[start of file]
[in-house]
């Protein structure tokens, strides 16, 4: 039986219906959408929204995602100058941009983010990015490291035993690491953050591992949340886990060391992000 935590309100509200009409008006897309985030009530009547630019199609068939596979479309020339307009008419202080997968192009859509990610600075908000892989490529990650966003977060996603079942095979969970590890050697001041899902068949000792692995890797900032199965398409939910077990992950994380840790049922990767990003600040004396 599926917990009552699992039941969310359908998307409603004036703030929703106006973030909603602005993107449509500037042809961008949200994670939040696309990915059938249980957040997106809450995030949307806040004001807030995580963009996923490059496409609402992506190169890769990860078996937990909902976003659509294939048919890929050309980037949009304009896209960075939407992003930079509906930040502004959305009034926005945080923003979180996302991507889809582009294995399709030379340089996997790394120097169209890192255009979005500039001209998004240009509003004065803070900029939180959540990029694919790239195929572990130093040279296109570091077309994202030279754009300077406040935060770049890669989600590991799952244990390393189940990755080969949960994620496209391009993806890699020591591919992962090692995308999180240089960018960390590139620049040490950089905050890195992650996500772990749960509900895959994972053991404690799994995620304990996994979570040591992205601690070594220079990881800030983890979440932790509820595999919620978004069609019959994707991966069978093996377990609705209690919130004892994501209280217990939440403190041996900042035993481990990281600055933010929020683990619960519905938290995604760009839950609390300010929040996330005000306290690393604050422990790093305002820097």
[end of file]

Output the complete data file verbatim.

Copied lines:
[in-house]
């Protein structure tokens, strides 16, 4: 039986219906959408929204995602100058941009983010990015490291035993690491953050591992949340886990060391992000 935590309100509200009409008006897309985030009530009547630019199609068939596979479309020339307009008419202080997968192009859509990610600075908000892989490529990650966003977060996603079942095979969970590890050697001041899902068949000792692995890797900032199965398409939910077990992950994380840790049922990767990003600040004396 599926917990009552699992039941969310359908998307409603004036703030929703106006973030909603602005993107449509500037042809961008949200994670939040696309990915059938249980957040997106809450995030949307806040004001807030995580963009996923490059496409609402992506190169890769990860078996937990909902976003659509294939048919890929050309980037949009304009896209960075939407992003930079509906930040502004959305009034926005945080923003979180996302991507889809582009294995399709030379340089996997790394120097169209890192255009979005500039001209998004240009509003004065803070900029939180959540990029694919790239195929572990130093040279296109570091077309994202030279754009300077406040935060770049890669989600590991799952244990390393189940990755080969949960994620496209391009993806890699020591591919992962090692995308999180240089960018960390590139620049040490950089905050890195992650996500772990749960509900895959994972053991404690799994995620304990996994979570040591992205601690070594220079990881800030983890979440932790509820595999919620978004069609019959994707991966069978093996377990609705209690919130004892994501209280217990939440403190041996900042035993481990990281600055933010929020683990619960519905938290995604760009839950609390300010929040996330005000306290690393604050422990790093305002820097």